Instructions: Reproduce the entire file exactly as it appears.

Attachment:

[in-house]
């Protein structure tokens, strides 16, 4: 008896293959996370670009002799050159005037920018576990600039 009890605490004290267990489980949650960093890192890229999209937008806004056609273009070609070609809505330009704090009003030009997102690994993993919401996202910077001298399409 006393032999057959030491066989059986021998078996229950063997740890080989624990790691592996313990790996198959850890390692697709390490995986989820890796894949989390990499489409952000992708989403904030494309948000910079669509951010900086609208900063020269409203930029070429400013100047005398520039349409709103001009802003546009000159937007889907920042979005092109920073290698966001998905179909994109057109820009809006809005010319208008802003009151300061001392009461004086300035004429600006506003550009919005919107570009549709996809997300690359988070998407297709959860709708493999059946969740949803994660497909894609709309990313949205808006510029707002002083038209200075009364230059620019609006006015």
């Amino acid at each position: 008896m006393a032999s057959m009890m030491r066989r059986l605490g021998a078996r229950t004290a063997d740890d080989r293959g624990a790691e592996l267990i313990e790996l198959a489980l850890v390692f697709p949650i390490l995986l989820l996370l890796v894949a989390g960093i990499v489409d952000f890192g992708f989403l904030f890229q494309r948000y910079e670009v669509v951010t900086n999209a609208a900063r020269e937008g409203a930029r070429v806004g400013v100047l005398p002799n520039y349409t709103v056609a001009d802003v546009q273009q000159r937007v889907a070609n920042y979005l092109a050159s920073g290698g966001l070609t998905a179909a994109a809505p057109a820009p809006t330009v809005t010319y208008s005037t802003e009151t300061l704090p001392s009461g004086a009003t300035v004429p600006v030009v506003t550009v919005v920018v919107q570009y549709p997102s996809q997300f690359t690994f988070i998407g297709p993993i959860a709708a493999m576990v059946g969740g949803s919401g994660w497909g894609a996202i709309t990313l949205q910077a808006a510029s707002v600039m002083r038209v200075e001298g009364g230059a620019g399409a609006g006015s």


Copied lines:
[in-house]
């Protein structure tokens, strides 16, 4: 008896293959996370670009002799050159005037920018576990600039 009890605490004290267990489980949650960093890192890229999209937008806004056609273009070609070609809505330009704090009003030009997102690994993993919401996202910077001298399409 006393032999057959030491066989059986021998078996229950063997740890080989624990790691592996313990790996198959850890390692697709390490995986989820890796894949989390990499489409952000992708989403904030494309948000910079669509951010900086609208900063020269409203930029070429400013100047005398520039349409709103001009802003546009000159937007889907920042979005092109920073290698966001998905179909994109057109820009809006809005010319208008802003009151300061001392009461004086300035004429600006506003550009919005919107570009549709996809997300690359988070998407297709959860709708493999059946969740949803994660497909894609709309990313949205808006510029707002002083038209200075009364230059620019609006006015």
């Amino acid at each position: 008896m006393a032999s057959m009890m030491r066989r059986l605490g021998a078996r229950t004290a063997d740890d080989r293959g624990a790691e592996l267990i313990e790996l198959a489980l850890v390692f697709p949650i390490l995986l989820l996370l890796v894949a989390g960093i990499v489409d952000f890192g992708f989403l904030f890229q494309r948000y910079e670009v669509v951010t900086n999209a609208a900063r020269e937008g409203a930029r070429v806004g400013v100047l005398p002799n520039y349409t709103v056609a001009d802003v546009q273009q000159r937007v889907a070609n920042y979005l092109a050159s920073g290698g966001l070609t998905a179909a994109a809505p057109a820009p809006t330009v809005t010319y208008s005037t802003e009151t300061l704090p001392s009461g004086a009003t300035v004429p600006v030009v506003t550009v919005v920018v919107q570009y549709p997102s996809q997300f690359t690994f988070i998407g297709p993993i959860a709708a493999m576990v059946g969740g949803s919401g994660w497909g894609a996202i709309t990313l949205q910077a808006a510029s707002v600039m002083r038209v200075e001298g009364g230059a620019g399409a609006g006015s």